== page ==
Influence of community health referral practices on antenatal care attendance.
Shibonje, Janet Mukoshi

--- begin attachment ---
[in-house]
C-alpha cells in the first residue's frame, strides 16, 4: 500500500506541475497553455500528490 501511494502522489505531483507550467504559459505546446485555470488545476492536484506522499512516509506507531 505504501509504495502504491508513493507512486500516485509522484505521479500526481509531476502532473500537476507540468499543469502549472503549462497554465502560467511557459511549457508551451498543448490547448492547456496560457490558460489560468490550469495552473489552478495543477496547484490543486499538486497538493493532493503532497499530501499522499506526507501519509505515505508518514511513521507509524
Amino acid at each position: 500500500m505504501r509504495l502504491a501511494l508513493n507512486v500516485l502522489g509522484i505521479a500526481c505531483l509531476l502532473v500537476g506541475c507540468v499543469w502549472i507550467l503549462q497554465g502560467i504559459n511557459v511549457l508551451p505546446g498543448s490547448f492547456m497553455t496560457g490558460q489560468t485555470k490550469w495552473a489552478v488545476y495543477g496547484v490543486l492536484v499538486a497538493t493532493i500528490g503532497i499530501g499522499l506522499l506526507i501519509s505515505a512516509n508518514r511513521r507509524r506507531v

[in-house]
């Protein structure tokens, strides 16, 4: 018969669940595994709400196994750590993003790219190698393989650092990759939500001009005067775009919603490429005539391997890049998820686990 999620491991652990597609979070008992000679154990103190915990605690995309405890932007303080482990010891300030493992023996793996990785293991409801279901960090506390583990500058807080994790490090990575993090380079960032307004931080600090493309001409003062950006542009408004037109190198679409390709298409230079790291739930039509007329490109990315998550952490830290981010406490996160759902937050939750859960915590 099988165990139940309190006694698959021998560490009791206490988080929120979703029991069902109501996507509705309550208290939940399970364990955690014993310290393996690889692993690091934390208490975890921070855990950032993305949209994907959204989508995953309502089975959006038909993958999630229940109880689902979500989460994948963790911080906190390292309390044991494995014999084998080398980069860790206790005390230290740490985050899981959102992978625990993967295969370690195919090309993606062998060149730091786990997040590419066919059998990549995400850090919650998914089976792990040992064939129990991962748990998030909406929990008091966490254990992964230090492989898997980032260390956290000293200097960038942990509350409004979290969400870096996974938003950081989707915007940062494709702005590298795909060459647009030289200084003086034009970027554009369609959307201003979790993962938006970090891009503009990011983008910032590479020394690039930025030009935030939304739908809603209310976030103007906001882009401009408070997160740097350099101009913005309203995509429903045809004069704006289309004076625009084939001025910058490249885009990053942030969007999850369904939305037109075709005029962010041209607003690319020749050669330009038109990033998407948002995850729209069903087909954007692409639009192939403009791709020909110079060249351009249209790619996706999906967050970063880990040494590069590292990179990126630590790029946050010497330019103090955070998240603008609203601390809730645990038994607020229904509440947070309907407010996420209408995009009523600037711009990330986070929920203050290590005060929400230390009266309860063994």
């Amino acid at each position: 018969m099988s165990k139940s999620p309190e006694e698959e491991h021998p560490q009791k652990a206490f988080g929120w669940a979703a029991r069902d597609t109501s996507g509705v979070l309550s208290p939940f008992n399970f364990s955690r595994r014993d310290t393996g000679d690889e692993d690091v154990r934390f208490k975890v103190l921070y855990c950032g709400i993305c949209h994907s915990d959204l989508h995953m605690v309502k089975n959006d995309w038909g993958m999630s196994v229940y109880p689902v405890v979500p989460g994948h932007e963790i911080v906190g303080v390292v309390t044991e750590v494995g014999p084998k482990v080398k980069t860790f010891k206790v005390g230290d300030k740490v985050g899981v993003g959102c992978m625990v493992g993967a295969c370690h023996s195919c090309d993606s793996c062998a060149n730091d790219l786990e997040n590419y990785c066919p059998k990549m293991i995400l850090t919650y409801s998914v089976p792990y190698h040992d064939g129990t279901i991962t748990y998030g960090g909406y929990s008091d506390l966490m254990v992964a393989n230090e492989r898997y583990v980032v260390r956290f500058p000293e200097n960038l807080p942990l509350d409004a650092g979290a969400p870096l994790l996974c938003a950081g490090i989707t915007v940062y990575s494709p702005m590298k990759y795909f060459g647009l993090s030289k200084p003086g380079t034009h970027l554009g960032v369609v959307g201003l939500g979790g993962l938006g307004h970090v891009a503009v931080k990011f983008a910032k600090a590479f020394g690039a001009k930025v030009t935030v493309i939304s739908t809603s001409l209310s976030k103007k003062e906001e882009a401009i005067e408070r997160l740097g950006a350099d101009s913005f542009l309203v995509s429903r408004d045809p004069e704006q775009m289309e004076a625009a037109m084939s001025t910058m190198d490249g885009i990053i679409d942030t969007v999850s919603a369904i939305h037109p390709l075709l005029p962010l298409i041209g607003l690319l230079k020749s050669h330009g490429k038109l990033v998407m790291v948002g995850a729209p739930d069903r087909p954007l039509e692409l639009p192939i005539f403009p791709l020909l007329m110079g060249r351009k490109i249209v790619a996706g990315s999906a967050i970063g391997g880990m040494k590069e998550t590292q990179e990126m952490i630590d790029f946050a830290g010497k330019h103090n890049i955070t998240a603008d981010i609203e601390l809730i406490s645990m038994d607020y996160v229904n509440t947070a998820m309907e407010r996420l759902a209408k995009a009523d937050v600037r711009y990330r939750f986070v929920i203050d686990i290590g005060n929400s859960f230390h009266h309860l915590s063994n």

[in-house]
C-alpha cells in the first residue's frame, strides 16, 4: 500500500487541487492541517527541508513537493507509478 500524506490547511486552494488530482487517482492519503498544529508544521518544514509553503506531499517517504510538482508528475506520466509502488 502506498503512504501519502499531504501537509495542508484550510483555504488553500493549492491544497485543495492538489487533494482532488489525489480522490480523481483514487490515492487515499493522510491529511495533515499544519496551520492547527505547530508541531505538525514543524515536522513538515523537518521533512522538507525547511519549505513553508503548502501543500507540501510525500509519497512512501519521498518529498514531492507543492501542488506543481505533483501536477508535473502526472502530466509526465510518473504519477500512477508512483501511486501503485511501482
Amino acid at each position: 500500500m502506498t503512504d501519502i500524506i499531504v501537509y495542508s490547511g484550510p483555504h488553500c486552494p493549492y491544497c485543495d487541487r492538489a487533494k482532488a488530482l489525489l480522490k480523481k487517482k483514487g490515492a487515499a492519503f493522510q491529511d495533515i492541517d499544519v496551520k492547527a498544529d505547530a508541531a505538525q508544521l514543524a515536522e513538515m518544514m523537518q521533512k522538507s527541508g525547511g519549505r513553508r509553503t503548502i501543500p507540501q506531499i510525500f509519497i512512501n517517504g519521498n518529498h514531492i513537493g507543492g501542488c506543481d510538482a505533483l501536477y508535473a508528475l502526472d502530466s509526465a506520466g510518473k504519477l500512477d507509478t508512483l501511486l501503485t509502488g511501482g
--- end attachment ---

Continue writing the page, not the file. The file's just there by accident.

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health system strengthening. In line with the pillar, a Maternal, Newborn and Child Health (MNeCH) Project was initiated by the Ministry of Health and World Vision Kenya in Bamba Division, Kilifi County. The project's goal was to strengthen health systems at the facility and community levels; thus, improve demand for health services, including Antenatal Care (ANC). One of the strategies used by the project to achieve its goal was to strengthen community health referral system. Although studies conducted in various contexts demonstrate the potential of such referral systems in improving ANC indicators, in Kenya, there was a dearth of academic information regarding the subject. This study was initiated to achieve three objective: determine whether providing maternal health education to pregnant women had any influence on ANC attendance in Mirihini (an intervention community in Bamba Division) and Midoina (a control community in the neighboring Bahari Division); determine whether issuing referral advice forms to patients has any influence on ANC attendance in the two communities; as well as establish whether promoting partner support had a significant influence on ANC attendance in the intervention and control communities. This study adopted the static group control design to assess the influence of community health referral practices on ANC attendance in the intervention and control communities. Primary data were sourced from 246 mothers of children aged below 2 years; male and female parents of children aged 2 to 4 years, as well as Community Health Volunteers (CHVs). Quantitative analysis yielded descriptive statistics and cross-tabulations with Chi-square (x2) tests. Qualitative data were transcribed, described and analyzed systematically to reveal themes and patterns. Maternal health education: In Mirihini, there was no significant association between providing maternal health education on the ideal number of ANC visits and women's achievement of optimal ANC attendance (x2 = 1.423, df=1 & a p-value = 0.233); hence, the null hypothesis (H01) was not rejected. In Midoina, a significant relationship between the two aspects was obtained (x2 = 3.109, df = 1 & p-value = 0.078), which led to rejection of the null hypothesis (H01). Referral documentation: In Mirihini, issuing referral documents to pregnant women significantly associated with their achievement of optimal ANC attendance (x2 = 8.308, df =1 & p-value = 0.004). Consequently, the null hypothesis (H02) was rejected. In Midoina, there was no significant association between two aspects (x2 = 0.823, df = 1 & p-value = 0.185); hence, the null hypothesis (H02) was not rejected. Male involvement: In Mirihini, partner counseling significantly associated with women's achievement of optimal ANC attendance (x2 = 14.175, df = 2 & p-value = 0.001), which led to rejection of the null hypothesis (H03). However, in Midoina, there was no significant relationship between the two aspects (x2 = 3.710, df = 2 & p-value = 0.156); thus, the null hypothesis (H03) was not rejected. The intervention and control communities varied in terms of the influence of maternal health education, issuance of referral documentation and partner counseling, on women's achievement of optimal ANC attendance. The study recommends the need for: improved facilitation of CHVs to deliver more information on maternal health; project officers to strengthen supervisory support to CHVs by engaging with MoH to provide reporting materials and ensure consistency of monthly review meetings. Besides, there is need for MoH to involve more male CHVs to influence changes in knowledge and perceptions towards ANC attendance among men.